By Linda Koco
Two men were talking. One complained to the other about how an operating system upgrade made various add-ons no longer operable.
That’s an old problem in the ever-new field of automation. But what about insurance products? When the new versions come out, what happens to the people who go with the upgrade?
It’s a question that has dogged product pros for years.
As discussed before in this space, implementing and keeping up with upgrades can be daunting–not just for the carriers but also for advisors and others in distribution. It invites confusion and sometimes error. Some call it upgrade hell.
That is not the only challenge with financial product upgrades, however.
Many newer products are requiring agents and customers to adopt a whole new mindset. People can’t just “rotor over” from version two to version three and expect three to be “just like two only better.” Version three may have new pricing, riders, death benefit features, liquidity arrangements and so on. It may entail more and/or deeper use of web services. It may have higher or lower limits. These can be client-friendly changes, but they may still require adjustments in the client’s planning. That means expectations sometimes need to change.
The fast-moving field of retirement income products provides a case in point.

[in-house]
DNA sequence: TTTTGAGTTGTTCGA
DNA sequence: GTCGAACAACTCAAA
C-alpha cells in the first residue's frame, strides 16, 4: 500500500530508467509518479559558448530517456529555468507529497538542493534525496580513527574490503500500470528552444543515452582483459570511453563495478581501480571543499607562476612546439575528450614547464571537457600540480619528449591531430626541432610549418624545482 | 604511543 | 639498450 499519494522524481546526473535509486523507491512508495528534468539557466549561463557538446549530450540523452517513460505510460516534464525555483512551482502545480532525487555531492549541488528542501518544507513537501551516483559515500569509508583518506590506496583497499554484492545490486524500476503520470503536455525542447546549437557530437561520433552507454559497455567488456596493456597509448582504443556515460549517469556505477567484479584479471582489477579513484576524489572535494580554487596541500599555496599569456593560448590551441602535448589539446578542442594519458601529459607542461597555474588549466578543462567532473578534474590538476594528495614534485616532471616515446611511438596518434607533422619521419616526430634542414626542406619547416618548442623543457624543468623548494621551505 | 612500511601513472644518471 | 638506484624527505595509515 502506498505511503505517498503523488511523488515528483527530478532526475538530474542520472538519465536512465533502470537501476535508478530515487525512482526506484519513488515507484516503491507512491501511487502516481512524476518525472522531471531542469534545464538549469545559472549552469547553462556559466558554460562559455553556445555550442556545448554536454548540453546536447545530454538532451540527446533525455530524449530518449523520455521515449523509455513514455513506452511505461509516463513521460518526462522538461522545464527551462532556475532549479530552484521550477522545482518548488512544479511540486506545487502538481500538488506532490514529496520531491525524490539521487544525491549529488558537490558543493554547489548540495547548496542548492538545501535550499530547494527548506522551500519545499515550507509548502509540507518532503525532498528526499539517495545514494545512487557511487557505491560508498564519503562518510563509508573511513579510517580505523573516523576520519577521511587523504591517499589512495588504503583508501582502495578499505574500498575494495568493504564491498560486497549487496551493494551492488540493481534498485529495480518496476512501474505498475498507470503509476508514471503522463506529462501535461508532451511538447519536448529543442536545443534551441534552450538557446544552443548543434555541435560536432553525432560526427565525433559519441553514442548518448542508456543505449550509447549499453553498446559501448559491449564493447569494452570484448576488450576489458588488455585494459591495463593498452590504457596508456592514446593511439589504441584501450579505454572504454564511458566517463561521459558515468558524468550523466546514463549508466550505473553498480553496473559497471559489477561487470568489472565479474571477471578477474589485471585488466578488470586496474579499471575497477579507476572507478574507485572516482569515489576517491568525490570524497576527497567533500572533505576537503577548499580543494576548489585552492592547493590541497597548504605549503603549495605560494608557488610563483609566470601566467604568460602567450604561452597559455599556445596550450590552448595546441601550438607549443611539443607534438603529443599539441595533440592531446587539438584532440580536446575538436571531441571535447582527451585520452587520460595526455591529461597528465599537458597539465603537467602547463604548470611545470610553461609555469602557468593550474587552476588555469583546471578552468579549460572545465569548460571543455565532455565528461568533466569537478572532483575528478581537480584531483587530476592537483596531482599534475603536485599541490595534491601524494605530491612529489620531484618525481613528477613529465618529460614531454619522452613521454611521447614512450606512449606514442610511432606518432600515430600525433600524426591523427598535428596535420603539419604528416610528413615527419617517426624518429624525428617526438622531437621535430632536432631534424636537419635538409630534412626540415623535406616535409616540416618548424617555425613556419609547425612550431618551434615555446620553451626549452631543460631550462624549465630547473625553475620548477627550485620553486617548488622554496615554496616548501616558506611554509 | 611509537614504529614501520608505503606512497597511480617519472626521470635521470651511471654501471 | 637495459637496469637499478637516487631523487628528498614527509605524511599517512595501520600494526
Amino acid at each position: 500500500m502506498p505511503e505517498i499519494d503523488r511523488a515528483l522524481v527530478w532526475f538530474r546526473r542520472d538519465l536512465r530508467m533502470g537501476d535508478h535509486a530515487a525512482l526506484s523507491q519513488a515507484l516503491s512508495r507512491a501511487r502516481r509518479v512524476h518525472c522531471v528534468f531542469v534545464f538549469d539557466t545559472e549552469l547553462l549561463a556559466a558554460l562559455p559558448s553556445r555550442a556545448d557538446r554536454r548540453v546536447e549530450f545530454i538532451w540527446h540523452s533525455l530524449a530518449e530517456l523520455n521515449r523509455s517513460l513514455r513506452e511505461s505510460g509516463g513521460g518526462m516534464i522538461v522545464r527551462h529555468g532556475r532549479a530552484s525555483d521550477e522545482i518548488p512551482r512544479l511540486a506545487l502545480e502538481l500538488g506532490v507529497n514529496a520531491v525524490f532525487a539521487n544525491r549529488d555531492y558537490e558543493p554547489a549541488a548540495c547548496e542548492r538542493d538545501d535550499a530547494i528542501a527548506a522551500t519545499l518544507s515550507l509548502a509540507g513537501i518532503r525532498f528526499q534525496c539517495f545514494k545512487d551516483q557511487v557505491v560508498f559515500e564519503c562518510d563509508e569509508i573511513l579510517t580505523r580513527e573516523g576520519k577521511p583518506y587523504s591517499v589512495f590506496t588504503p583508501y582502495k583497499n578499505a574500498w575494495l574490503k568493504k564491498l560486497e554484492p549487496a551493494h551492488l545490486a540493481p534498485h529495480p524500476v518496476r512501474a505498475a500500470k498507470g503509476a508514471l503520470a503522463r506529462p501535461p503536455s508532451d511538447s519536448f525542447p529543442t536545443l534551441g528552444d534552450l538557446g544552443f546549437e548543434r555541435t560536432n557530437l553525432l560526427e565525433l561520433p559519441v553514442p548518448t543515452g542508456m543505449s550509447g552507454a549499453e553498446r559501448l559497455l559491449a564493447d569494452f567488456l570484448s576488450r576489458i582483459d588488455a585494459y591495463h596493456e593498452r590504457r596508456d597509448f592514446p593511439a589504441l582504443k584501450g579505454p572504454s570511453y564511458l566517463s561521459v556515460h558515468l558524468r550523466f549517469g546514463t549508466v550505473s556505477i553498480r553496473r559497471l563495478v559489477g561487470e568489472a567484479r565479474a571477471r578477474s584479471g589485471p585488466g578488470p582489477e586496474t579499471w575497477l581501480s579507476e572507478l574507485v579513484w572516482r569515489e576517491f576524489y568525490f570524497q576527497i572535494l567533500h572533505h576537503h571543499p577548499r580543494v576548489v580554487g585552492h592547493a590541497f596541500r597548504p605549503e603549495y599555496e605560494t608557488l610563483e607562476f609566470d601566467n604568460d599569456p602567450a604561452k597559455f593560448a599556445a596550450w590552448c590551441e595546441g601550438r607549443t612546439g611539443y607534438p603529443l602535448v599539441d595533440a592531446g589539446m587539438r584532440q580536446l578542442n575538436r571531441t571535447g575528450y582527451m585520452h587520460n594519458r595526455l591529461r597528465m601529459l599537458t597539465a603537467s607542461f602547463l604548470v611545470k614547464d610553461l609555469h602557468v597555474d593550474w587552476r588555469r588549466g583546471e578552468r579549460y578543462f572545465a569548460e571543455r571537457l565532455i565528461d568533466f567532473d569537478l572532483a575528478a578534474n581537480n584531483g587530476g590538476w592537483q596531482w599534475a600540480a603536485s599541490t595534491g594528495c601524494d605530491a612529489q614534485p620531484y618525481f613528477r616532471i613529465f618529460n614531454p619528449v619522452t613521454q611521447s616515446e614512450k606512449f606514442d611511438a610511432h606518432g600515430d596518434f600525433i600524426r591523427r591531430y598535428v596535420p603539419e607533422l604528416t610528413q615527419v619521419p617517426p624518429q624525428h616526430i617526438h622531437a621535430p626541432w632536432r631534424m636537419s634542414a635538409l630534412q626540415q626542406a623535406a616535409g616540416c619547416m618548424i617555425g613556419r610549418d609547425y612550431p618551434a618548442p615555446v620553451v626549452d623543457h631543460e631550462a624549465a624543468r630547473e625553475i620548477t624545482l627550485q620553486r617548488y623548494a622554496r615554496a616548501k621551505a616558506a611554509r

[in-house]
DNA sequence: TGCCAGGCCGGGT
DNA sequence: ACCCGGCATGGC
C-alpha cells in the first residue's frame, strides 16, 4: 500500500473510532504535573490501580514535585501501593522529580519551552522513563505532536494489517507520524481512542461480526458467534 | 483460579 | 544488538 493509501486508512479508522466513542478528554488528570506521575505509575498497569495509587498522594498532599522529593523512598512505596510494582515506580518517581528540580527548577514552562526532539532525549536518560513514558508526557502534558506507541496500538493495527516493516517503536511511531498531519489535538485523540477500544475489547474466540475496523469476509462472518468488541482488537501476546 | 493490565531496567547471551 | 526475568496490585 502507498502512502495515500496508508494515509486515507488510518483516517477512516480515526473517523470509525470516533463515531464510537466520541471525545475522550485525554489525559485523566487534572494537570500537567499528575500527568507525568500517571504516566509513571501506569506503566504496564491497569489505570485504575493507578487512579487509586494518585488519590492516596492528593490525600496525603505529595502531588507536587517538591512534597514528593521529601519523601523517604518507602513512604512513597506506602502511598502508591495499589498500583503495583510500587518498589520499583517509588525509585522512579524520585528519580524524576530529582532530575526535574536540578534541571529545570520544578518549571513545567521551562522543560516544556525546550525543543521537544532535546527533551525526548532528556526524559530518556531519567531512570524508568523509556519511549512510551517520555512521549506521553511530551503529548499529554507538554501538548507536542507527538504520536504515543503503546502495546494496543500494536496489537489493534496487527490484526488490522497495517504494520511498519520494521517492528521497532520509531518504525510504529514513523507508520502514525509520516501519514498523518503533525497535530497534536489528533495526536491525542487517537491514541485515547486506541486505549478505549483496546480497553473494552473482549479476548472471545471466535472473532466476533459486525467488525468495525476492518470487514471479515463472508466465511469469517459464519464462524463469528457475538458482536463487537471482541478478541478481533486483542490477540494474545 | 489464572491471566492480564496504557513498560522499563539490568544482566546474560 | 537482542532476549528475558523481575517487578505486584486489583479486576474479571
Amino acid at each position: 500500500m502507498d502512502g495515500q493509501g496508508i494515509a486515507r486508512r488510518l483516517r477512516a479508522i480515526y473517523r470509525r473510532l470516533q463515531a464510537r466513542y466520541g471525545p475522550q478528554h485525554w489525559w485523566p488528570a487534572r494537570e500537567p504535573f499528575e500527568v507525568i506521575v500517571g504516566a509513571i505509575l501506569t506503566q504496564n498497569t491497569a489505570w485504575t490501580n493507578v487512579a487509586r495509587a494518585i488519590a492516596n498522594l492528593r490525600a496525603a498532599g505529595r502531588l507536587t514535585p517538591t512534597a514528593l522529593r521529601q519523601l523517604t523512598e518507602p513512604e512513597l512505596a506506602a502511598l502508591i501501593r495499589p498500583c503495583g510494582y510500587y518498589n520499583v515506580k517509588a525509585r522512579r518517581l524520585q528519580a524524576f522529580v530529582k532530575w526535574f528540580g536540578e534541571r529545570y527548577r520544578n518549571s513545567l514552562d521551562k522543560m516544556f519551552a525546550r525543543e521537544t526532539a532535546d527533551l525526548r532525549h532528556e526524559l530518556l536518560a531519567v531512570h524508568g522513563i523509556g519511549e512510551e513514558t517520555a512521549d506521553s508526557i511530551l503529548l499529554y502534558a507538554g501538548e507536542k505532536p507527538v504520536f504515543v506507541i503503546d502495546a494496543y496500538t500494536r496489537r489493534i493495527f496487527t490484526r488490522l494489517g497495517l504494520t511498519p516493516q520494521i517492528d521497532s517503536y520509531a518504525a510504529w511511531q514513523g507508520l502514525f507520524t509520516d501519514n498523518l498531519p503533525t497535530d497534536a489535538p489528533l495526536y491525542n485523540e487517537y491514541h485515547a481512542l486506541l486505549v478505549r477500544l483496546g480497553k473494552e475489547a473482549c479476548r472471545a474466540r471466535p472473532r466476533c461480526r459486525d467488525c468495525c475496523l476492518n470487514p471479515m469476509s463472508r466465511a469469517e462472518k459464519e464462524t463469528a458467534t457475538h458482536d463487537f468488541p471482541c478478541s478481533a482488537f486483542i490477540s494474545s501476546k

In recent years, there have been so many enhancements in the retirement income world that advisors can no longer rely solely on the old standby product solutions–fixed immediate annuities, standard annuitization options, policy loans, partial withdrawals, penalty-free outs and systematic withdrawal. Now there are broader, more varied and sometimes more innovative options, so advisors need to reshape strategy and expectations. Consider:
Broader: In addition to the above insurance products, many advisors now routinely incorporate allied products into the income projections–IRAs, Keoghs, 401(k)s, index contracts, long term care policies, critical illness policies, return of premium options, life settlements and so on. Increasingly, their plans also factor in the client’s health, dental and pharmaceutical plans, as well as auto, homeowners, personal liability and business insurance coverages.
Upgrades in all of these can have significant impact on plan projections.